Data Centre Energy Use & Renewable Implementation
The world’s appetite for data is growing as businesses and processes go digital. To feed this demand, experts believe that the ICT industry will be responsible for 14% of global emissions by 2040. Singapore, a growing tropical data centre hub which accounts for 60% of Southeast Asia’s data centre market, expects to see data centres consume up to 12 percent of the country’s total energy demand by 2030, according to projections.
Many data centres already recognise the need to reduce their energy usage, placing emphasis on energy efficiency as a key priority. Soon, the efficient consumption of energy will become more than a matter of sustainability for data centres. This year, Singapore became the first Southeast Asian country to launch a carbon tax, which could potentially drive up energy costs and directly impact the business bottom line.
It’s extremely encouraging that more and more energy providers are moving towards renewable energy sources. Last year, Asia accounted for almost two-thirds of the world’s new renewable energy capacity. It is also the world’s fastest-growing region in renewable energy capacity, achieving a substantial 13.1 percent in growth.
Nonetheless, renewable energy remains volatile. If the move to a low carbon economy is going to be achieved, the data centre industry needs to use renewable energy whilst at the same time maintaining a steady power supply.
The impact of renewable energy on data centres
As the energy market speeds up towards a fuel-free future, the production of renewable energy sources continues to be subject to weather and environmental conditions. With renewable energy being so volatile and hard to accurately predict, there are bound to be challenges with balancing electrical supply. Moreover, the natural frequency stabilisation mechanism of the grid and the amount of inertia is decreasing. This creates greater, faster frequency transients, especially during notable faults.
The unstable nature of a volatile electricity supply is not ideal for data centres, which depend on a reliable and steady source of energy. With a spike in renewable energy sources and an ever-rising demand for electricity, the power quality in the grid is bound to be affected.
As data centres strive to go green, how they can become more energy efficient in the face of fluctuating power quality and volatile electricity supply? Given that data centres consume so much energy, every move they make can go a long way in helping the energy providers to maintain power quality by balancing power generation with consumption.
Companies will find that they benefit the most by identifying their goals and objectives for their data centre infrastructure. Speaking to trusted power management experts, they can gain an assessment of how their data centres are performing and where potential areas of improvement are. From there, they can look to customise energy solutions to fit their unique needs.
Casting our sights ahead, the data centre industry and energy providers in Asia can look at the UPS-as-a-Reserve(UPSaaR) data centre solutions that are already being pioneered elsewhere in the world. It can even reward enterprises monetarily for not drawing, or even supplying electricity back to the national power grid.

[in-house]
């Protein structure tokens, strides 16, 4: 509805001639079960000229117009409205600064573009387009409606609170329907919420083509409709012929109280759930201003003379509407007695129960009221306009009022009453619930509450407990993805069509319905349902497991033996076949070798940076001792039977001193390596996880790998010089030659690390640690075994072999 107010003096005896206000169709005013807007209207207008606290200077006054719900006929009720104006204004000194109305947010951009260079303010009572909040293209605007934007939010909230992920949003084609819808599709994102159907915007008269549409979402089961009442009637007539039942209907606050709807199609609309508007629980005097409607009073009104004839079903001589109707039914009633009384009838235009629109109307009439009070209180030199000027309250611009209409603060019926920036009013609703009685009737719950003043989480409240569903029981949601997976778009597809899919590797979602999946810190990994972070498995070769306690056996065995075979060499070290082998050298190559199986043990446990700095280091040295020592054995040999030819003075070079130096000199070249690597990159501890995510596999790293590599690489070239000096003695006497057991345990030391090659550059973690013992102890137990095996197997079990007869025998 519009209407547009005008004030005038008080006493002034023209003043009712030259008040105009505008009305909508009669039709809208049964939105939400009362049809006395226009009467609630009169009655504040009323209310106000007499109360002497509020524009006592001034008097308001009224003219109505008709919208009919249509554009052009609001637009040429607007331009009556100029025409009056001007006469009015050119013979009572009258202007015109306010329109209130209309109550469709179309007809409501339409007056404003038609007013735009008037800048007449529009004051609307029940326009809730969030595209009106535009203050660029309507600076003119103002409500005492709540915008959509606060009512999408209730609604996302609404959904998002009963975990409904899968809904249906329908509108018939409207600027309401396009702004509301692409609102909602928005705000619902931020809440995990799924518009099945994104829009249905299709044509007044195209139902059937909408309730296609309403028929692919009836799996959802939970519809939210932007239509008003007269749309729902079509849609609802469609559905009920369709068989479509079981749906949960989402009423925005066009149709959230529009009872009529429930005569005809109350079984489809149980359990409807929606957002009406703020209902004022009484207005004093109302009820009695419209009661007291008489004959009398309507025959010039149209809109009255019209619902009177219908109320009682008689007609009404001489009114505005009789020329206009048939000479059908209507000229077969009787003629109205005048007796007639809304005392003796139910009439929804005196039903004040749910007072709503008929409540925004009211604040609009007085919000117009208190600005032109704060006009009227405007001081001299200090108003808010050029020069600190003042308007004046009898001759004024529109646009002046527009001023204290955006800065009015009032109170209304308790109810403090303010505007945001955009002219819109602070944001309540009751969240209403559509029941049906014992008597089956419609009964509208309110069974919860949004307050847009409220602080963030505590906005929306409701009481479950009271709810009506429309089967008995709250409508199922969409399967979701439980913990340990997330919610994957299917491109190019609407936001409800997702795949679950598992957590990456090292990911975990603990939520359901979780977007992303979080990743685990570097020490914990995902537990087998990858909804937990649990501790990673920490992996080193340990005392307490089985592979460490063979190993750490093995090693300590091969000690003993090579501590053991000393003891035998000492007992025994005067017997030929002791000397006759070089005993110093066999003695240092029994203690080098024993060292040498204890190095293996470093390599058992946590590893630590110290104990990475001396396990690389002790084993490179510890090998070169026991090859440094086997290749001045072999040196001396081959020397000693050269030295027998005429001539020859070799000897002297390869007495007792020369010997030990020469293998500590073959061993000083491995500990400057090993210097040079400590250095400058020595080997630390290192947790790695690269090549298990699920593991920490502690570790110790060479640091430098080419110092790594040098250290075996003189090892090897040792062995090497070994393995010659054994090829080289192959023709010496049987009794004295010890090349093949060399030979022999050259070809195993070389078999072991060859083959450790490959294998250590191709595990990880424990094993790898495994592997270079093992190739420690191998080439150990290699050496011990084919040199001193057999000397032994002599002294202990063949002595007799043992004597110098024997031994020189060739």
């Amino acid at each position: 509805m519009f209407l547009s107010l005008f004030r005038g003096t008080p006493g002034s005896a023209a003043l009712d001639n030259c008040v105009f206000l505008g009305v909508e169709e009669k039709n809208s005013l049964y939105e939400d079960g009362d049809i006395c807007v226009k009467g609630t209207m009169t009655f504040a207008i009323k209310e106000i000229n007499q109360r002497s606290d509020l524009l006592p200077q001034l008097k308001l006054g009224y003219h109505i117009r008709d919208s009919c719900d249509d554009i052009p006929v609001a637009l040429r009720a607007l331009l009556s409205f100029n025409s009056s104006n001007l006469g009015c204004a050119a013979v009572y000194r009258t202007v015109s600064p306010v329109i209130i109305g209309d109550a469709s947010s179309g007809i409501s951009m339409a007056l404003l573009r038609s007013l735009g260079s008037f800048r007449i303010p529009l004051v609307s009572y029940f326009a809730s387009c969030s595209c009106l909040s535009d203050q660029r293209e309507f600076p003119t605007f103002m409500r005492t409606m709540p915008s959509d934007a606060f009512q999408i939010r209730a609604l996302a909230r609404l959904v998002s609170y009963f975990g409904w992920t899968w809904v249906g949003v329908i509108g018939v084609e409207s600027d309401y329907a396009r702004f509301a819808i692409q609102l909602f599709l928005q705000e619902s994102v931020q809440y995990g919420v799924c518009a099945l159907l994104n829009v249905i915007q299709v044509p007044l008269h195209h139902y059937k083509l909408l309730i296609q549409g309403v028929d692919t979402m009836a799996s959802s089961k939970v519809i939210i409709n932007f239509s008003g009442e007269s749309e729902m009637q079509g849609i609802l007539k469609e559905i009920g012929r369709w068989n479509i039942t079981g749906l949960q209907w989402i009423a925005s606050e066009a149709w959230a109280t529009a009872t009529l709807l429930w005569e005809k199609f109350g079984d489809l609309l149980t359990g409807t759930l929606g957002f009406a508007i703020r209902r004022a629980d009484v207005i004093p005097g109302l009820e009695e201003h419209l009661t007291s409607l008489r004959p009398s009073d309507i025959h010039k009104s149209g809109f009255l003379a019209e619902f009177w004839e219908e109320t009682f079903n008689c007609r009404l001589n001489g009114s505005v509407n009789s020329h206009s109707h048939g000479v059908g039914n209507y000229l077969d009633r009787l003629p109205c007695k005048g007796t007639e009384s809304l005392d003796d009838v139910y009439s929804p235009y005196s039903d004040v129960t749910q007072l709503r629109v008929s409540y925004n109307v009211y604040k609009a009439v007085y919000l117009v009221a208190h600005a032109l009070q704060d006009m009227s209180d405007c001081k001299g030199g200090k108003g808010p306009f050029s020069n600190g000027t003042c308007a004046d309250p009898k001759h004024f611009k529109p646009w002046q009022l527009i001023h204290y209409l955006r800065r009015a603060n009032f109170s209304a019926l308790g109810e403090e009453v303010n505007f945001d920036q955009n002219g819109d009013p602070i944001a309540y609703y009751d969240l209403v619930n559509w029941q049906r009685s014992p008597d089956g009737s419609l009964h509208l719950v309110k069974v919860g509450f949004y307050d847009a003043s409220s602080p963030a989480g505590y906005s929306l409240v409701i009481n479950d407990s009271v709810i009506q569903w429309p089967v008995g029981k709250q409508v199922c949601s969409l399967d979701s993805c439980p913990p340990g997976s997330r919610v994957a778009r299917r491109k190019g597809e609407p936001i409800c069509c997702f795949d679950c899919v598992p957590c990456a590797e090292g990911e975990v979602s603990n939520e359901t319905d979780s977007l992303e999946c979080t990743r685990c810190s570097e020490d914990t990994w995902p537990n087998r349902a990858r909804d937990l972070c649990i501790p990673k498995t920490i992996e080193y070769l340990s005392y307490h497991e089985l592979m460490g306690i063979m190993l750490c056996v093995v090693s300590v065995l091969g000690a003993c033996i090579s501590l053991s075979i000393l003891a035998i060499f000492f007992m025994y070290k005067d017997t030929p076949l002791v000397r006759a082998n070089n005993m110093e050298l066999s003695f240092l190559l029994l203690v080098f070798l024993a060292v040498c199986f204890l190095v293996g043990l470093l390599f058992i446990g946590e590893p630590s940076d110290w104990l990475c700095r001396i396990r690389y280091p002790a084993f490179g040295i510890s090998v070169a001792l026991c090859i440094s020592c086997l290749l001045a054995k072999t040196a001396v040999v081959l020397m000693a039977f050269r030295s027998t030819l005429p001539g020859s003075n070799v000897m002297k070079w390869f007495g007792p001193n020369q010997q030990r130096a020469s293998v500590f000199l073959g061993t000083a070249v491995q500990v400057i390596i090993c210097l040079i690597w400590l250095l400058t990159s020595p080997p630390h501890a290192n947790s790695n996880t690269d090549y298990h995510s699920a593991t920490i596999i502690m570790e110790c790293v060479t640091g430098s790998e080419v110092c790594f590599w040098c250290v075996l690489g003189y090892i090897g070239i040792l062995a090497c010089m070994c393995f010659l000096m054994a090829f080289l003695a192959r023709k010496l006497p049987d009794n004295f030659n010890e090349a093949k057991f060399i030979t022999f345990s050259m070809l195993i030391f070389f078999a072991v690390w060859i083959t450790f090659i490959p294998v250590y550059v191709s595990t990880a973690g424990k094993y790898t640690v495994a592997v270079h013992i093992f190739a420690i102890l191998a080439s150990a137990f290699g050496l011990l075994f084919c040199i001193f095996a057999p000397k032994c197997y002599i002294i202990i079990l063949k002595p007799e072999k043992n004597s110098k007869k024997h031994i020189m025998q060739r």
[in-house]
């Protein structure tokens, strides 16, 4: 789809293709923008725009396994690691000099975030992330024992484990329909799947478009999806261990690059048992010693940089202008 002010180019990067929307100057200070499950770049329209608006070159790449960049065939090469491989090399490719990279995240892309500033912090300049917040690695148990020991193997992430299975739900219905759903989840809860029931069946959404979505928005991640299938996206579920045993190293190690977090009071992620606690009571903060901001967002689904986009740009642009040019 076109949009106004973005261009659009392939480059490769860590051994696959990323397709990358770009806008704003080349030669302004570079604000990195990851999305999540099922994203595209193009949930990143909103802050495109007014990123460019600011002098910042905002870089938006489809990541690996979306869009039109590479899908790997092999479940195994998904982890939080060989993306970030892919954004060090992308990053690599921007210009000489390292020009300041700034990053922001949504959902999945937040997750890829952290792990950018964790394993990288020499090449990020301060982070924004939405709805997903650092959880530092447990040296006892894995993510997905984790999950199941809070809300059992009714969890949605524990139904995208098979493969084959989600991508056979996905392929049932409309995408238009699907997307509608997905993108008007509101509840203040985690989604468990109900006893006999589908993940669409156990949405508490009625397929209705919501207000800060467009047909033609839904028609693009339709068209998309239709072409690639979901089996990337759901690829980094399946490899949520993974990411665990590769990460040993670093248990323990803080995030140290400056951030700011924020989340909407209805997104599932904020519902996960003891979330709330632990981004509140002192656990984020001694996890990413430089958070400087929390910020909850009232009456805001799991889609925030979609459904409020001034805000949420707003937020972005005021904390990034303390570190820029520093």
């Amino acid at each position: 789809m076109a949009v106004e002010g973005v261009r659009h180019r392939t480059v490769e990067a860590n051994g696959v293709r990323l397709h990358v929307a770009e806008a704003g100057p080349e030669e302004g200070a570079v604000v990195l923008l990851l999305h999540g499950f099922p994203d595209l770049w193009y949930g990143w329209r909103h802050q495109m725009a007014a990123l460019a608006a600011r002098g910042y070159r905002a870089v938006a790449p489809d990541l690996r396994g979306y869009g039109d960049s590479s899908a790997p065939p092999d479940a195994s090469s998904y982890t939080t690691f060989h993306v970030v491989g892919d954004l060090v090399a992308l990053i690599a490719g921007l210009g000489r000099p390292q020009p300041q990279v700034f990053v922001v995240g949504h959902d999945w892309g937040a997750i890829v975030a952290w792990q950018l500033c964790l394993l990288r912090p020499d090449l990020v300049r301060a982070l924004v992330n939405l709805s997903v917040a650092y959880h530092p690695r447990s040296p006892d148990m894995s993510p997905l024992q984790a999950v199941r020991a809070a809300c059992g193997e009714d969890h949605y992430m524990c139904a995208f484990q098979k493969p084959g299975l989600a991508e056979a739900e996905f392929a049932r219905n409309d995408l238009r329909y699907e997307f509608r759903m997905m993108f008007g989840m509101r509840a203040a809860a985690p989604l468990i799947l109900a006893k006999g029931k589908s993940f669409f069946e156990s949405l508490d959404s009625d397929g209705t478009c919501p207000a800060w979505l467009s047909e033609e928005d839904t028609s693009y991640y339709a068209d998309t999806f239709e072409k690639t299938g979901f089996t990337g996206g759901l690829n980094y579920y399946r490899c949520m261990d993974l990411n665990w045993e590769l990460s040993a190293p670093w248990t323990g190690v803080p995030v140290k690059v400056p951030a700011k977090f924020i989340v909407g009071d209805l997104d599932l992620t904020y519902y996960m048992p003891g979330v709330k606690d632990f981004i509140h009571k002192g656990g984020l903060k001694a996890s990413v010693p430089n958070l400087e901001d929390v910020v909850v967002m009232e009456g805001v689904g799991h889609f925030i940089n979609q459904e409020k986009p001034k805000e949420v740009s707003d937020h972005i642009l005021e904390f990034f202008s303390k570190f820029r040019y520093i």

Keeping power up and running: data centres as a regulator
Companies within the energy sector need to help other organisations immediately respond to power demands at the grid-level in order to keep frequencies within confined boundaries. This reduces the possibility of grid-wide power outages that will affect all consumers connected to it.
A UPSaaR service allows data centre operators to put the UPS to work as part of a virtual power plant that allows them to take part in the demand-side market. The UPS can be used to support the grid by replacing demand with the power taken from batteries.
The power that is released is then seamlessly regulated in parallel with the UPS rectifier to provide an accurate response, independent of the load level. Data centre operators can subsequently support the grid in regulating frequency and be rewarded with extra revenue for doing so. Such a model is already implemented in the UK, with enterprises enjoying returns of up to 50,000 euros per MW power allocated to the grid per year. This would help offset the total cost of ownership of the UPS or contribute to making the data centre far more competitive from a pricing perspective.
Eaton is an example of an organisation that has demonstrated that UPS systems and batteries can be efficiently and safely deployed to carry out demand-side response operations with minimal risk to the UPS’s primary purpose.
Data centres can truly act as a system for change, assisting Asia in its sustainability ambitions. By helping energy providers balance consumption with the generation of power, and by returning electricity back to the grid, they can make a true positive impact on reducing the Asia’s overall carbon footprint while driving economic growth. Moving forward, the energy market and data centres in Asia should work closely together to adopt a greener and smarter approach to energy usage.
Jimmy Yang – Eaton AP